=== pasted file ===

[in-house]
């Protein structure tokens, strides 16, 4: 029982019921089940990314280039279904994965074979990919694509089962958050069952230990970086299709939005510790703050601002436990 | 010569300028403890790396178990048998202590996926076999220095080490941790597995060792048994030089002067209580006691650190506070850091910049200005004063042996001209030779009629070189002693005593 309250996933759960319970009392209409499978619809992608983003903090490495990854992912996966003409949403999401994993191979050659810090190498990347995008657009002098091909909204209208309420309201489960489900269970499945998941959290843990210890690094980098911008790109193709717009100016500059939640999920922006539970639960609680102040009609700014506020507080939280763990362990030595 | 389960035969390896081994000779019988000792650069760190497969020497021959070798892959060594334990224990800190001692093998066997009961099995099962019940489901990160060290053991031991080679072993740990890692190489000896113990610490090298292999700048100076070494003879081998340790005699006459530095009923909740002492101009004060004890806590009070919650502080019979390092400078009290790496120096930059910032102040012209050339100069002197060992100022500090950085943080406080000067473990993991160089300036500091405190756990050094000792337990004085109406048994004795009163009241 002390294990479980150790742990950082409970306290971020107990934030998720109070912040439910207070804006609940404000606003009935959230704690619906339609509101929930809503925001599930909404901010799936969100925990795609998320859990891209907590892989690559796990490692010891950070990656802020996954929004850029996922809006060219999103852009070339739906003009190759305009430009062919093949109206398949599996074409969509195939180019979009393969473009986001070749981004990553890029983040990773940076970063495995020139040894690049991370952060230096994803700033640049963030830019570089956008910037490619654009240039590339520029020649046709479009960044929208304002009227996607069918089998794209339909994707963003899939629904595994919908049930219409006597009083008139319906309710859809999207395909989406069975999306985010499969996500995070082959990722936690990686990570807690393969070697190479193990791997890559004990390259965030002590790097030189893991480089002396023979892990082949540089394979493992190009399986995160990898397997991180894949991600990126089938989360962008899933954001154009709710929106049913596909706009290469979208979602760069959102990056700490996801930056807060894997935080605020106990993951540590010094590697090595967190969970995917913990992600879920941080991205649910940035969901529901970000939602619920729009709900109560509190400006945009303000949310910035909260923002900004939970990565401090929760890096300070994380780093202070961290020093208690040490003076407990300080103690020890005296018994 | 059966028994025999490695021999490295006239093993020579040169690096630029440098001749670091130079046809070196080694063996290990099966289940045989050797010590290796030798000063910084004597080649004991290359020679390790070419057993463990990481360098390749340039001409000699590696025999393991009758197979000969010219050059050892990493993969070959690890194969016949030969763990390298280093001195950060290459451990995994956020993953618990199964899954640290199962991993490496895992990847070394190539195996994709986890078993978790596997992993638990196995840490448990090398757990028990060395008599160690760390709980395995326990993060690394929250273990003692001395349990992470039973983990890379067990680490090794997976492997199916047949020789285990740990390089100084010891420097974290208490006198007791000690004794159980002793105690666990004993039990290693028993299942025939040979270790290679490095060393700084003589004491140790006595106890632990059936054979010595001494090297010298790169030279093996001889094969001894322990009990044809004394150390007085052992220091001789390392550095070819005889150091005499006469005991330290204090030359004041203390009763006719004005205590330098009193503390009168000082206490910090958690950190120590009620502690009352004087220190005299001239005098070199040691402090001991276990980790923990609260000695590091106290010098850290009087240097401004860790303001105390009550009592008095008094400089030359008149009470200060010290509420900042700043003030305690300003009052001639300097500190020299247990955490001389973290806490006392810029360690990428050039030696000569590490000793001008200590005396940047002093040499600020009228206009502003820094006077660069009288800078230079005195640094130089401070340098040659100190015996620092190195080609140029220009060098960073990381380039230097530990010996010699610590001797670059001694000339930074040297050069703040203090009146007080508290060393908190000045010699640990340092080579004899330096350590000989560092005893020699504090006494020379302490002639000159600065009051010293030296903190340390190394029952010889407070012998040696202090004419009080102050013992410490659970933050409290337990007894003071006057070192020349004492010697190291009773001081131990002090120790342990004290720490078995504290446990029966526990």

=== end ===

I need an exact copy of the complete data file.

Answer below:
[in-house]
């Protein structure tokens, strides 16, 4: 029982019921089940990314280039279904994965074979990919694509089962958050069952230990970086299709939005510790703050601002436990 | 010569300028403890790396178990048998202590996926076999220095080490941790597995060792048994030089002067209580006691650190506070850091910049200005004063042996001209030779009629070189002693005593 309250996933759960319970009392209409499978619809992608983003903090490495990854992912996966003409949403999401994993191979050659810090190498990347995008657009002098091909909204209208309420309201489960489900269970499945998941959290843990210890690094980098911008790109193709717009100016500059939640999920922006539970639960609680102040009609700014506020507080939280763990362990030595 | 389960035969390896081994000779019988000792650069760190497969020497021959070798892959060594334990224990800190001692093998066997009961099995099962019940489901990160060290053991031991080679072993740990890692190489000896113990610490090298292999700048100076070494003879081998340790005699006459530095009923909740002492101009004060004890806590009070919650502080019979390092400078009290790496120096930059910032102040012209050339100069002197060992100022500090950085943080406080000067473990993991160089300036500091405190756990050094000792337990004085109406048994004795009163009241 002390294990479980150790742990950082409970306290971020107990934030998720109070912040439910207070804006609940404000606003009935959230704690619906339609509101929930809503925001599930909404901010799936969100925990795609998320859990891209907590892989690559796990490692010891950070990656802020996954929004850029996922809006060219999103852009070339739906003009190759305009430009062919093949109206398949599996074409969509195939180019979009393969473009986001070749981004990553890029983040990773940076970063495995020139040894690049991370952060230096994803700033640049963030830019570089956008910037490619654009240039590339520029020649046709479009960044929208304002009227996607069918089998794209339909994707963003899939629904595994919908049930219409006597009083008139319906309710859809999207395909989406069975999306985010499969996500995070082959990722936690990686990570807690393969070697190479193990791997890559004990390259965030002590790097030189893991480089002396023979892990082949540089394979493992190009399986995160990898397997991180894949991600990126089938989360962008899933954001154009709710929106049913596909706009290469979208979602760069959102990056700490996801930056807060894997935080605020106990993951540590010094590697090595967190969970995917913990992600879920941080991205649910940035969901529901970000939602619920729009709900109560509190400006945009303000949310910035909260923002900004939970990565401090929760890096300070994380780093202070961290020093208690040490003076407990300080103690020890005296018994 | 059966028994025999490695021999490295006239093993020579040169690096630029440098001749670091130079046809070196080694063996290990099966289940045989050797010590290796030798000063910084004597080649004991290359020679390790070419057993463990990481360098390749340039001409000699590696025999393991009758197979000969010219050059050892990493993969070959690890194969016949030969763990390298280093001195950060290459451990995994956020993953618990199964899954640290199962991993490496895992990847070394190539195996994709986890078993978790596997992993638990196995840490448990090398757990028990060395008599160690760390709980395995326990993060690394929250273990003692001395349990992470039973983990890379067990680490090794997976492997199916047949020789285990740990390089100084010891420097974290208490006198007791000690004794159980002793105690666990004993039990290693028993299942025939040979270790290679490095060393700084003589004491140790006595106890632990059936054979010595001494090297010298790169030279093996001889094969001894322990009990044809004394150390007085052992220091001789390392550095070819005889150091005499006469005991330290204090030359004041203390009763006719004005205590330098009193503390009168000082206490910090958690950190120590009620502690009352004087220190005299001239005098070199040691402090001991276990980790923990609260000695590091106290010098850290009087240097401004860790303001105390009550009592008095008094400089030359008149009470200060010290509420900042700043003030305690300003009052001639300097500190020299247990955490001389973290806490006392810029360690990428050039030696000569590490000793001008200590005396940047002093040499600020009228206009502003820094006077660069009288800078230079005195640094130089401070340098040659100190015996620092190195080609140029220009060098960073990381380039230097530990010996010699610590001797670059001694000339930074040297050069703040203090009146007080508290060393908190000045010699640990340092080579004899330096350590000989560092005893020699504090006494020379302490002639000159600065009051010293030296903190340390190394029952010889407070012998040696202090004419009080102050013992410490659970933050409290337990007894003071006057070192020349004492010697190291009773001081131990002090120790342990004290720490078995504290446990029966526990």